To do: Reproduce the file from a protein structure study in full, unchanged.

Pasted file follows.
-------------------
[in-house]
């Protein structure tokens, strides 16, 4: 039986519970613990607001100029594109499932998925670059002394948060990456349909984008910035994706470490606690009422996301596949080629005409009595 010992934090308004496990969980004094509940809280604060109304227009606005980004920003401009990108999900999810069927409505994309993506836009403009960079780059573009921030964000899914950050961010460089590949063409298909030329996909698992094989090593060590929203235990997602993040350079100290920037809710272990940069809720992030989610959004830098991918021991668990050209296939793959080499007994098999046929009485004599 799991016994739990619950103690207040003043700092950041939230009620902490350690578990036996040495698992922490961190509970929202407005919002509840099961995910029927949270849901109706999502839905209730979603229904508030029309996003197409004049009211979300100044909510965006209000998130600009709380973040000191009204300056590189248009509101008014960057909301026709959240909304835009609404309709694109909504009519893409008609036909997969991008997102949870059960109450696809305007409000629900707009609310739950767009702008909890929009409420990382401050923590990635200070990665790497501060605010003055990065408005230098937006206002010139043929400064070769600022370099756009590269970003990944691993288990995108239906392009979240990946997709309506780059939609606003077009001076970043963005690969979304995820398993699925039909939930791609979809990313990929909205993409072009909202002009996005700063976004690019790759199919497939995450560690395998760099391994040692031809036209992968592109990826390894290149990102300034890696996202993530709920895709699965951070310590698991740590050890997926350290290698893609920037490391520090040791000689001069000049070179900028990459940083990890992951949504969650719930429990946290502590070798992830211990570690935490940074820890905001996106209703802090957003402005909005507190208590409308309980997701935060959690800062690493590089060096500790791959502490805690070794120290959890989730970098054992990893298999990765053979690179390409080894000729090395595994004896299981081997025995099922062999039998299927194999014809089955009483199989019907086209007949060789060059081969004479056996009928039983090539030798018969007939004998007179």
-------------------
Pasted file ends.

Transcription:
[in-house]
């Protein structure tokens, strides 16, 4: 039986519970613990607001100029594109499932998925670059002394948060990456349909984008910035994706470490606690009422996301596949080629005409009595 010992934090308004496990969980004094509940809280604060109304227009606005980004920003401009990108999900999810069927409505994309993506836009403009960079780059573009921030964000899914950050961010460089590949063409298909030329996909698992094989090593060590929203235990997602993040350079100290920037809710272990940069809720992030989610959004830098991918021991668990050209296939793959080499007994098999046929009485004599 799991016994739990619950103690207040003043700092950041939230009620902490350690578990036996040495698992922490961190509970929202407005919002509840099961995910029927949270849901109706999502839905209730979603229904508030029309996003197409004049009211979300100044909510965006209000998130600009709380973040000191009204300056590189248009509101008014960057909301026709959240909304835009609404309709694109909504009519893409008609036909997969991008997102949870059960109450696809305007409000629900707009609310739950767009702008909890929009409420990382401050923590990635200070990665790497501060605010003055990065408005230098937006206002010139043929400064070769600022370099756009590269970003990944691993288990995108239906392009979240990946997709309506780059939609606003077009001076970043963005690969979304995820398993699925039909939930791609979809990313990929909205993409072009909202002009996005700063976004690019790759199919497939995450560690395998760099391994040692031809036209992968592109990826390894290149990102300034890696996202993530709920895709699965951070310590698991740590050890997926350290290698893609920037490391520090040791000689001069000049070179900028990459940083990890992951949504969650719930429990946290502590070798992830211990570690935490940074820890905001996106209703802090957003402005909005507190208590409308309980997701935060959690800062690493590089060096500790791959502490805690070794120290959890989730970098054992990893298999990765053979690179390409080894000729090395595994004896299981081997025995099922062999039998299927194999014809089955009483199989019907086209007949060789060059081969004479056996009928039983090539030798018969007939004998007179």